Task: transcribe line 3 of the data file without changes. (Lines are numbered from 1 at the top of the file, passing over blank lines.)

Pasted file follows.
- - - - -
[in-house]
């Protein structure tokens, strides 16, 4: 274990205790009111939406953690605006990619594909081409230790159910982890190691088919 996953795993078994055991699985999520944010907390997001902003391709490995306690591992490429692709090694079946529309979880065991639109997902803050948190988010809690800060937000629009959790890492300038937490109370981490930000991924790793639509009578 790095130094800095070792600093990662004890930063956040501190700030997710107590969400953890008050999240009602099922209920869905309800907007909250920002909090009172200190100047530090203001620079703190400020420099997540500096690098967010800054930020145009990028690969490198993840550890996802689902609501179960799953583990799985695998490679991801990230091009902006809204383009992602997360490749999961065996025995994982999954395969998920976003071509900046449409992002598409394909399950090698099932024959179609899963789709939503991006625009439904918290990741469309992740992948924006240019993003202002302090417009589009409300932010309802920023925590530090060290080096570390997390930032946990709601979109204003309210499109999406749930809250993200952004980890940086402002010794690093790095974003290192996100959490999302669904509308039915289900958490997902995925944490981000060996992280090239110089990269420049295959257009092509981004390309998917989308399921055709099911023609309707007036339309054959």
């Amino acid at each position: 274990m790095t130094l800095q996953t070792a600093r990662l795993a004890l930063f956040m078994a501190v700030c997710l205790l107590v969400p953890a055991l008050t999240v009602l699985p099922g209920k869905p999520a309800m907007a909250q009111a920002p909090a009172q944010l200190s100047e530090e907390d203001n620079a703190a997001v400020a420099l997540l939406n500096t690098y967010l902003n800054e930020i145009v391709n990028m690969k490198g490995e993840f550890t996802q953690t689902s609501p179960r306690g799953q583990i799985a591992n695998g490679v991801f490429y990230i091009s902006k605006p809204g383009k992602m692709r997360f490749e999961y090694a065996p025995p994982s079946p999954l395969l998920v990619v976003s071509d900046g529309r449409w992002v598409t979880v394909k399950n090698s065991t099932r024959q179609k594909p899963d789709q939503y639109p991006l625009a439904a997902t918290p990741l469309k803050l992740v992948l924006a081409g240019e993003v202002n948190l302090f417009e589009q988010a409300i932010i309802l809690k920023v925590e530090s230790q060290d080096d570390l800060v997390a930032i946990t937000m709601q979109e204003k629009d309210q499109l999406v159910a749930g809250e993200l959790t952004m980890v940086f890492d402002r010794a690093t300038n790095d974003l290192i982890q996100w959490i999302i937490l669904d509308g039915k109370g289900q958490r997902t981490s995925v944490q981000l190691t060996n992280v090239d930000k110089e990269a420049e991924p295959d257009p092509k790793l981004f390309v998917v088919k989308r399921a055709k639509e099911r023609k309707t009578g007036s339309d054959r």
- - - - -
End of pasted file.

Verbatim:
């Amino acid at each position: 274990m790095t130094l800095q996953t070792a600093r990662l795993a004890l930063f956040m078994a501190v700030c997710l205790l107590v969400p953890a055991l008050t999240v009602l699985p099922g209920k869905p999520a309800m907007a909250q009111a920002p909090a009172q944010l200190s100047e530090e907390d203001n620079a703190a997001v400020a420099l997540l939406n500096t690098y967010l902003n800054e930020i145009v391709n990028m690969k490198g490995e993840f550890t996802q953690t689902s609501p179960r306690g799953q583990i799985a591992n695998g490679v991801f490429y990230i091009s902006k605006p809204g383009k992602m692709r997360f490749e999961y090694a065996p025995p994982s079946p999954l395969l998920v990619v976003s071509d900046g529309r449409w992002v598409t979880v394909k399950n090698s065991t099932r024959q179609k594909p899963d789709q939503y639109p991006l625009a439904a997902t918290p990741l469309k803050l992740v992948l924006a081409g240019e993003v202002n948190l302090f417009e589009q988010a409300i932010i309802l809690k920023v925590e530090s230790q060290d080096d570390l800060v997390a930032i946990t937000m709601q979109e204003k629009d309210q499109l999406v159910a749930g809250e993200l959790t952004m980890v940086f890492d402002r010794a690093t300038n790095d974003l290192i982890q996100w959490i999302i937490l669904d509308g039915k109370g289900q958490r997902t981490s995925v944490q981000l190691t060996n992280v090239d930000k110089e990269a420049e991924p295959d257009p092509k790793l981004f390309v998917v088919k989308r399921a055709k639509e099911r023609k309707t009578g007036s339309d054959r």